Hard to say if this will work though. The theoretical plume size has a lot of unknowns involved. To date, they have never directly observed water on the Moon, but have only identified a certain amount of hydrogen, which would correspond to a certain amount of water, if that hydrogen was bound in water molecules. If the hydrogen is hydrated minerals, that plume will be much, much smaller than projected.
    • They used to crash the upper stages of the Saturn 5 to gain scientific data from the Moon. Learned a lot that way.

      Its a shame they switched off the original ALSEP seismometers, they might actually be able to tell us something about the structure under the south pole.

      I wonder how long those RTG's were going to last anyway?

  • by HermanAB ( 661181 ) on Monday April 10, 2006 @11:36PM (#15103438)
    I guess NASA did learn something from all the Mars impacts after all... ;)
  • by martyb ( 196687 ) on Monday April 10, 2006 @11:37PM (#15103440)

    FTA: NASA astronauts visited the moon during the late 1960s and early 1970s under the Apollo program but have not returned.

    I think it's a little late, now, to think of sending up missions to bring them back to earth.<grin>

  • by NotQuiteReal ( 608241 ) on Monday April 10, 2006 @11:37PM (#15103444) Journal
    Shouldn't they study the ecological effects before maring the pristine surface of our neighbor?

    Have they no respect for the environment?

    • Phase II = MoonRaker!

      And if that doesn't clear things up, well, we'll send in MoonLeafBlower!
    • Given that the moon has only slightly more life than Tulsa on a Sunday night, I don't think that there will be much of a problem.
    • Shouldn't they study the ecological effects before marring the pristine surface of our neighbor?


      They did, and after spending $94M on the ecological study, Halberton Scientific concluded that there would be "a near-zero probability of killing any significant life on the moon".

  • by andytrevino ( 943397 ) on Monday April 10, 2006 @11:38PM (#15103448) Homepage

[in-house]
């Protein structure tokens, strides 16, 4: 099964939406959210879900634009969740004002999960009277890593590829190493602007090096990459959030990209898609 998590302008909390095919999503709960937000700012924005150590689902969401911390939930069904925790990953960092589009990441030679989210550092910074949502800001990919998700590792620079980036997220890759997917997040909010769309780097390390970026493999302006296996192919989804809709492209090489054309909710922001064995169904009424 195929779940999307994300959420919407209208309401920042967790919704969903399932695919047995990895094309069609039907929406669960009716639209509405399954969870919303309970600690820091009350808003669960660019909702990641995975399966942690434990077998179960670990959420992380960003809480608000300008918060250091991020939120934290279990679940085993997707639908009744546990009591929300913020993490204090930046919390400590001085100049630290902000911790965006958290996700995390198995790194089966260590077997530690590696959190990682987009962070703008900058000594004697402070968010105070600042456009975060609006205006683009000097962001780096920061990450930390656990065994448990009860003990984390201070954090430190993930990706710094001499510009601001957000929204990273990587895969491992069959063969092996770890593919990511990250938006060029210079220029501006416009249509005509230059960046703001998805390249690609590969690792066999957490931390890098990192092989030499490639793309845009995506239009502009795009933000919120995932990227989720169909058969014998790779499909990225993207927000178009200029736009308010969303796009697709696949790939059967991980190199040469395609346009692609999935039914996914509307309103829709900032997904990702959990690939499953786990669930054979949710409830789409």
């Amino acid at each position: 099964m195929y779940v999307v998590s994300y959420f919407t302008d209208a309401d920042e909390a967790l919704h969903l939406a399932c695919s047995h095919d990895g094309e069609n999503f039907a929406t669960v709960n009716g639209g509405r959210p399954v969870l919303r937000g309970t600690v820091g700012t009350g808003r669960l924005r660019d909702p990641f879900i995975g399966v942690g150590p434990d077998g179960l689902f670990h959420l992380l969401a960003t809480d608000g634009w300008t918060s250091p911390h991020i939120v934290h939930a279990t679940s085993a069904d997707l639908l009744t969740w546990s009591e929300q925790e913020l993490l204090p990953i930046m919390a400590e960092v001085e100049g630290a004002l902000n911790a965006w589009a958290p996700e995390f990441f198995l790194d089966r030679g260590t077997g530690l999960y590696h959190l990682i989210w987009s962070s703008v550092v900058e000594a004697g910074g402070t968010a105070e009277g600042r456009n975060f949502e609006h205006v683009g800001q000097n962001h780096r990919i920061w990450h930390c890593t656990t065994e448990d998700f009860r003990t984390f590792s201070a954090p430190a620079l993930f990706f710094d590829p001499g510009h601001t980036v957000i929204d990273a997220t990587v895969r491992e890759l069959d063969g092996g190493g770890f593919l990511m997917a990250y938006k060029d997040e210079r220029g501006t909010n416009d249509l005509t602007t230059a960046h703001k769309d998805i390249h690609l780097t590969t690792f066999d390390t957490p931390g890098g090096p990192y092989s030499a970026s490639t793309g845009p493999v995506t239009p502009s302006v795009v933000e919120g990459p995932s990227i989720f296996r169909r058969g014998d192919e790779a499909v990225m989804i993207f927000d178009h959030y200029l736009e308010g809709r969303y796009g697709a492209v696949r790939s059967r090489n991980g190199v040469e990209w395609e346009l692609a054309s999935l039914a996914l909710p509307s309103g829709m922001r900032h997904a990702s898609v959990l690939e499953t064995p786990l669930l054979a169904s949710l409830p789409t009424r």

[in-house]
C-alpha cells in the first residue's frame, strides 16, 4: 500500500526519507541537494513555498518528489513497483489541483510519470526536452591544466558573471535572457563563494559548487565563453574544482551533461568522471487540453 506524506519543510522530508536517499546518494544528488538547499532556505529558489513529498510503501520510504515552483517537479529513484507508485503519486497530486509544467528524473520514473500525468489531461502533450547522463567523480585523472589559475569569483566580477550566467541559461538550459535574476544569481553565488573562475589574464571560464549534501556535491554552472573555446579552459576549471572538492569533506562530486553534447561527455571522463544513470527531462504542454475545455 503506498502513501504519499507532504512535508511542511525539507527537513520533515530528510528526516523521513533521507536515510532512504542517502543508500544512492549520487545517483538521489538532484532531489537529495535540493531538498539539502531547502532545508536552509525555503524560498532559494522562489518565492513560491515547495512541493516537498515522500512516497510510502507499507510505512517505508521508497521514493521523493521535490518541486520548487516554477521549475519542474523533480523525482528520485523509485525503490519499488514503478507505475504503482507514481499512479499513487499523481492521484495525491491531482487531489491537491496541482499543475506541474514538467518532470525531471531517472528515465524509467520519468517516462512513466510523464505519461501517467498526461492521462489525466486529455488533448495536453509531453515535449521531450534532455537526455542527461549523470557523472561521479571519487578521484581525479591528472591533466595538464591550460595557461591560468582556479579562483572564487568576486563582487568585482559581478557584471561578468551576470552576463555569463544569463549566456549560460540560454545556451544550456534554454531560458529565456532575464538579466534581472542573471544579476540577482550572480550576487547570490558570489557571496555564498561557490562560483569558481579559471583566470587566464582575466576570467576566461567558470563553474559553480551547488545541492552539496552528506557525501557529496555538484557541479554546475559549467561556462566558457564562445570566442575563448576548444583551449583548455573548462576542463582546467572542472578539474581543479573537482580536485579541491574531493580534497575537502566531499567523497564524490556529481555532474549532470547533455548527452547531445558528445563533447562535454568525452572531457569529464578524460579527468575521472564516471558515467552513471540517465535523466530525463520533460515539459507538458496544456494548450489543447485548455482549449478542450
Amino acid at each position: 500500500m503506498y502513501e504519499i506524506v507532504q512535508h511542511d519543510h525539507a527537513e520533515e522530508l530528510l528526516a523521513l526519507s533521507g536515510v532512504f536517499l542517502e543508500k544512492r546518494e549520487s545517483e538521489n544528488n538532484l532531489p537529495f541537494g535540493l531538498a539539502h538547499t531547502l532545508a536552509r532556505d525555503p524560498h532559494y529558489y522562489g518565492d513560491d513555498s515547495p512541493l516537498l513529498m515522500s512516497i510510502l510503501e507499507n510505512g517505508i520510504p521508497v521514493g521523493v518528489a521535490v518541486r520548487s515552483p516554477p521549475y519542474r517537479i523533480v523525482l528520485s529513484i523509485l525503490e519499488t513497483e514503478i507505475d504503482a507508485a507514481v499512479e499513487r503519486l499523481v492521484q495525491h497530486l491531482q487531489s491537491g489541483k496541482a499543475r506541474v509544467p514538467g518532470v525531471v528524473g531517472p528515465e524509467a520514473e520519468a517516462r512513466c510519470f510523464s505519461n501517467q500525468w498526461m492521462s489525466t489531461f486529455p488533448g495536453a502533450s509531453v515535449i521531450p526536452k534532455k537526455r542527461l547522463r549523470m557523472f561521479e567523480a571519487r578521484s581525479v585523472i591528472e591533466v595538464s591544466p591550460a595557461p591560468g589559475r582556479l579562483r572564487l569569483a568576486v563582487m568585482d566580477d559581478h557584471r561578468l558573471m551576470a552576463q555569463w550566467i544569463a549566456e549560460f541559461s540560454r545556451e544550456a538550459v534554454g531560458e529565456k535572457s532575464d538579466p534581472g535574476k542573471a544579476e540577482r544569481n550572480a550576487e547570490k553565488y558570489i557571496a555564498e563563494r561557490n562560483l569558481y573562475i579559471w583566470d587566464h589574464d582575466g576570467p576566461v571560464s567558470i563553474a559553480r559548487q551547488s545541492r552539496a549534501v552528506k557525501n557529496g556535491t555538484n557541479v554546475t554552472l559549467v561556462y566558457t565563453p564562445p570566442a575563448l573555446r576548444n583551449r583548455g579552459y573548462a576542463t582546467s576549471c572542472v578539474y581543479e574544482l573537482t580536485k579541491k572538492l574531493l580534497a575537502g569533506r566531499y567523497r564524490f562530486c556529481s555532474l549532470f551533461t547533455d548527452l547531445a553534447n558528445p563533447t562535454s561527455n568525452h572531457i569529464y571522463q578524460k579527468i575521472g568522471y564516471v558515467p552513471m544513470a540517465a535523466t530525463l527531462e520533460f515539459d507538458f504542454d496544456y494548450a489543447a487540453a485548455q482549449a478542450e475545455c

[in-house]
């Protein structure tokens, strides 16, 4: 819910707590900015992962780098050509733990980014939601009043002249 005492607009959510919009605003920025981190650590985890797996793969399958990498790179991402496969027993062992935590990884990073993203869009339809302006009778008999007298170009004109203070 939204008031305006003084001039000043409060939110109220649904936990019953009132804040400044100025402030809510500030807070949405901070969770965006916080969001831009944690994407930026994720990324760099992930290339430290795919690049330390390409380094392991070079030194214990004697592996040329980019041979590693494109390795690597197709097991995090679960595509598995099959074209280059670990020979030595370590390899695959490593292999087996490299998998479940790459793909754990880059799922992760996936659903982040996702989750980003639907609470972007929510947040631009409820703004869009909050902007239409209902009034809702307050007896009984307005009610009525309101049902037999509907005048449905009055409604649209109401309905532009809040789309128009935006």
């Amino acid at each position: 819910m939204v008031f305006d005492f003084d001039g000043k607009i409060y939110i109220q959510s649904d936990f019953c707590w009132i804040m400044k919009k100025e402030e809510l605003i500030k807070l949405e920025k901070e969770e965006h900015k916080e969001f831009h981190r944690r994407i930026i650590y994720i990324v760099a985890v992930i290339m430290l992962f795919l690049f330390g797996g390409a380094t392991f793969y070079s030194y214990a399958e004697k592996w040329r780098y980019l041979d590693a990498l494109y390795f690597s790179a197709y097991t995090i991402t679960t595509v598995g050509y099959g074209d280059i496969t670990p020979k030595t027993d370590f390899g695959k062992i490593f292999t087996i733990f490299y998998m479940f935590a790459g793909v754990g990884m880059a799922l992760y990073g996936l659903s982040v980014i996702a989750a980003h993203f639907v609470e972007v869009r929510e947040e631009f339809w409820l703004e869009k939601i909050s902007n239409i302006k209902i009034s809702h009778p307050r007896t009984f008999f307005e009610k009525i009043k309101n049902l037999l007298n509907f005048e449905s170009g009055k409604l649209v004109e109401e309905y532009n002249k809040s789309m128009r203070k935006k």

They better not hit the sites of any of my future summer homes! [lunarregistry.com]

    ;)

  • by Ford Prefect ( 8777 ) on Monday April 10, 2006 @11:39PM (#15103449) Homepage
    "... it is expected to create a hole 16 feet deep and send up a 2.2 million-pound (998,000-kg) plume of debris"

    I think they're most likely ballpark figures for a 5 metre deep crater, and 1000 tonnes of debris. Convert these to imperial measurements and back again without thinking too much, and you gain many significant figures of accuracy!
    • Good point, although you're actually talking about precision, not accuracy. They don't mean the same thing.
    • No, no, if they do that they run the risk of soft-landing the impact probe. Or missing the Moon altogether.

      (that's a joke, by the way).

  • Hubble (Score:4, Insightful)

    by Tablizer ( 95088 ) on Monday April 10, 2006 @11:39PM (#15103453) Journal
    Dozens of ground-based telescopes, as well as possibly space observatories, such as the Hubble telescope, will be trained on the plume as well.

    It does not look like Hubble will be around long enough. Without shuttle-based repairs, it is not expected to last more than a few more years unless it gets luckier than the Mars rovers.

    This collision mission sounds similar to the comet-crash mission last 4th of July, Deep Impact [wikipedia.org].
    • The instrument degradation isn't the key reason why the Hubble won't matter much on this mission.

      The key instrument for a detetion of water is most probably a spectrograph (IR, UV, etc), which the Hubble has none at this point. Unless there is a servicing mission AND the NASA decides to repair the Space Telescope Imaging Spectrograph, the Hubble won't do us any good.

      You cross your finger that there are other IR spectrograph in orbit. Or you could do this sort of things from 8m class ground telescopes, perha
    • Without shuttle-based repairs, it is not expected to last more than a few more years unless it gets luckier than the Mars rovers.

      Just in case you didn't realize it, 2009 is only a few years off. Actually a pretty good chance of Hubble being able to get spectacular shots for public consumption. Will they be of any scientific value, hard to say, but likely not, the correct instrumentation isn't there. Doesn't matter tho, a few color corrected visible spectrum shots for public consumption is more than a

  • by BadAnalogyGuy ( 945258 ) <BadAnalogyGuy@gmail.com> on Monday April 10, 2006 @11:39PM (#15103454)
    When you need to crash a spacecraft, NASA are the go to guys.
  • by wbren ( 682133 ) on Monday April 10, 2006 @11:40PM (#15103462) Homepage